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Your view: Hemp -- a replacement for trees

Studying the history and uses of hemp demonstrates that from an environmental standpoint, industrial hemp is the crop of the future.

Hemp was harvested by the Chinese 8,500 years ago, and is one of the oldest sources of textile fiber, with hemp cloth trailing back six millennia (Schultes and Hofmann, 1980 Hemp). Until the middle of the 19th century, hemp was described as “the king of fiber-bearing plants — the standard by which all other fibers are measured” (Boyce, 1900).

Hemp paper resists decomposition and does not yellow with age. Hemp paper can be recycled seven to eight times, compared with only three times for wood pulp paper. The USDA reported in 1916 that an acre of hemp produced as much paper as four acres of trees annually, yet 70% of American forests have been destroyed since 1916.

Fast-growing hemp is a substitute for many unsustainable products like non-organic cotton (which currently uses more than 25 percent of the world’s insecticides and more than 10 percent of the world’s herbicides).

Cotton uses about 50 percent more water per season than hemp, which grows with little irrigation. Hemp is a drought-resistant water miser plant, using drip irrigation, which ensures that every drop is used wisely.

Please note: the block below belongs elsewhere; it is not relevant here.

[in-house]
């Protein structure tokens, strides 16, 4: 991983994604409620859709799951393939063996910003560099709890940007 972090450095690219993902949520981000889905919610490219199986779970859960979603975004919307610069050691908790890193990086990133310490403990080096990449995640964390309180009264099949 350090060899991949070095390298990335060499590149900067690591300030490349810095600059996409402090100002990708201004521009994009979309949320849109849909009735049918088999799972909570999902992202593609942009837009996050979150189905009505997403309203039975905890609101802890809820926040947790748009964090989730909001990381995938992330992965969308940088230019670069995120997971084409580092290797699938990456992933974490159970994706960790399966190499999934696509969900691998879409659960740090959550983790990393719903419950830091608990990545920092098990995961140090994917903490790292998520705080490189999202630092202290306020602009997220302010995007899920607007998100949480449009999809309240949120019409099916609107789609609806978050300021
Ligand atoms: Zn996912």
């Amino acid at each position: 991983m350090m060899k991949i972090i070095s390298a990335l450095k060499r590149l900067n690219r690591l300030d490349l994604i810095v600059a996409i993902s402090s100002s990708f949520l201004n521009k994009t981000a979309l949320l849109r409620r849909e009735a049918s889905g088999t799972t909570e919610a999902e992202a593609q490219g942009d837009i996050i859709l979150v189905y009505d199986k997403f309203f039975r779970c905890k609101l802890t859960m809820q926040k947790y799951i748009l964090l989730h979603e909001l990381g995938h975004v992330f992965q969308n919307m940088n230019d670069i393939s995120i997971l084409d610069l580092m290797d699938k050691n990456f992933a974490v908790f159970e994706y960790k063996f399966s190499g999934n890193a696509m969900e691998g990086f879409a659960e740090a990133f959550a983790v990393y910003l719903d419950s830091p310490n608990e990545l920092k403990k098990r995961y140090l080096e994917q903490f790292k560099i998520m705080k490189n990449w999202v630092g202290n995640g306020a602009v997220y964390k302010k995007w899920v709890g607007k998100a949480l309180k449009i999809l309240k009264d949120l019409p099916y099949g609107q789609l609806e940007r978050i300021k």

Industrial hemp has a large tap root, capable of penetrating deep into the soil. This is a benefit, as hemp recovers nutrients that might otherwise be leached below the root zone and enter the groundwater. Also, the deep roots open up the soil and improve the soil for future crops. Products made of hemp produce environmentally friendly products that are easily recycled in compost or landfill. Hemp is non-toxic, recyclable, and 100% biodegradable and renewable. Hemp offers many different uses that can promote a more sustainable world. Hemp can help reduce global warming because it takes out large amounts of carbon dioxide per acre. High biomass crops such as industrial hemp sequester higher amounts of carbon, storing it in the body of the plant and its roots.

Southern Oregon’s unique Mediterranean climate is suited to growing hemp, grapes and produce. Hemp farming is creating new jobs. Hemp is a global product, and we are only a tiny corner of the world. The CBD flower is widely used by many, and fiber from the plant has exponential uses that will take the pressure off our forests, and other crops that use more water.

At our family farm, Oregon Premier Hemp, we do not use plastic. Everything we do is organic and regenerative. We truly believe in using only practices that are symbiotic with the health of the surrounding area. We have acreage set aside to grow food to keep balance. We agree that the plastic being used has to go, and are testing and improvising to implement efficient methods that are renewable and water-saving. Hemp is a sustainable crop, but only if the right methods are used.

Time to replace forest products with hemp.

Kathy Lambie lives in Medford.

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